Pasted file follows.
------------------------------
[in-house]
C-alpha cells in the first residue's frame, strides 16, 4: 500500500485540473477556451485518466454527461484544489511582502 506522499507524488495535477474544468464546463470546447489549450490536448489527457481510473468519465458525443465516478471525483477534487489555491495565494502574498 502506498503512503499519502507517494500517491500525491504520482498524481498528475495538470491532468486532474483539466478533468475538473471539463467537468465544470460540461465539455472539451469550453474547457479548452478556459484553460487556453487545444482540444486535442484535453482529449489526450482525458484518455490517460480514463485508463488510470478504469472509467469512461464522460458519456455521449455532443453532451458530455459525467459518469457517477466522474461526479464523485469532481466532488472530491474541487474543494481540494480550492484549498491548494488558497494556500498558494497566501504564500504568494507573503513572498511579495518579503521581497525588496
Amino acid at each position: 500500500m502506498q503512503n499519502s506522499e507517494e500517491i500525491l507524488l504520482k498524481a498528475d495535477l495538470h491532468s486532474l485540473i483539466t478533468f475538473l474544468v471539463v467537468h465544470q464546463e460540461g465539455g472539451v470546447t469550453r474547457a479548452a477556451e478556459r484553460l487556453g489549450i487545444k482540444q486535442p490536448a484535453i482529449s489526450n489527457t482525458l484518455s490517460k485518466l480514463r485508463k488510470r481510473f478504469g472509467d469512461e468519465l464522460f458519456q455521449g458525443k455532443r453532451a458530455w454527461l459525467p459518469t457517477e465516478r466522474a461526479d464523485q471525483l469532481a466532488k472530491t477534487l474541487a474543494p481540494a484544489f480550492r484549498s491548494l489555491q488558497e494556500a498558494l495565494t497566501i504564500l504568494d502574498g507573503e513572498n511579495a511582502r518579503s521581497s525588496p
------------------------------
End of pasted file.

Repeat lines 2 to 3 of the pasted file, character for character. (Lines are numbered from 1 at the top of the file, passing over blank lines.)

C-alpha cells in the first residue's frame, strides 16, 4: 500500500485540473477556451485518466454527461484544489511582502 506522499507524488495535477474544468464546463470546447489549450490536448489527457481510473468519465458525443465516478471525483477534487489555491495565494502574498 502506498503512503499519502507517494500517491500525491504520482498524481498528475495538470491532468486532474483539466478533468475538473471539463467537468465544470460540461465539455472539451469550453474547457479548452478556459484553460487556453487545444482540444486535442484535453482529449489526450482525458484518455490517460480514463485508463488510470478504469472509467469512461464522460458519456455521449455532443453532451458530455459525467459518469457517477466522474461526479464523485469532481466532488472530491474541487474543494481540494480550492484549498491548494488558497494556500498558494497566501504564500504568494507573503513572498511579495518579503521581497525588496
Amino acid at each position: 500500500m502506498q503512503n499519502s506522499e507517494e500517491i500525491l507524488l504520482k498524481a498528475d495535477l495538470h491532468s486532474l485540473i483539466t478533468f475538473l474544468v471539463v467537468h465544470q464546463e460540461g465539455g472539451v470546447t469550453r474547457a479548452a477556451e478556459r484553460l487556453g489549450i487545444k482540444q486535442p490536448a484535453i482529449s489526450n489527457t482525458l484518455s490517460k485518466l480514463r485508463k488510470r481510473f478504469g472509467d469512461e468519465l464522460f458519456q455521449g458525443k455532443r453532451a458530455w454527461l459525467p459518469t457517477e465516478r466522474a461526479d464523485q471525483l469532481a466532488k472530491t477534487l474541487a474543494p481540494a484544489f480550492r484549498s491548494l489555491q488558497e494556500a498558494l495565494t497566501i504564500l504568494d502574498g507573503e513572498n511579495a511582502r518579503s521581497s525588496p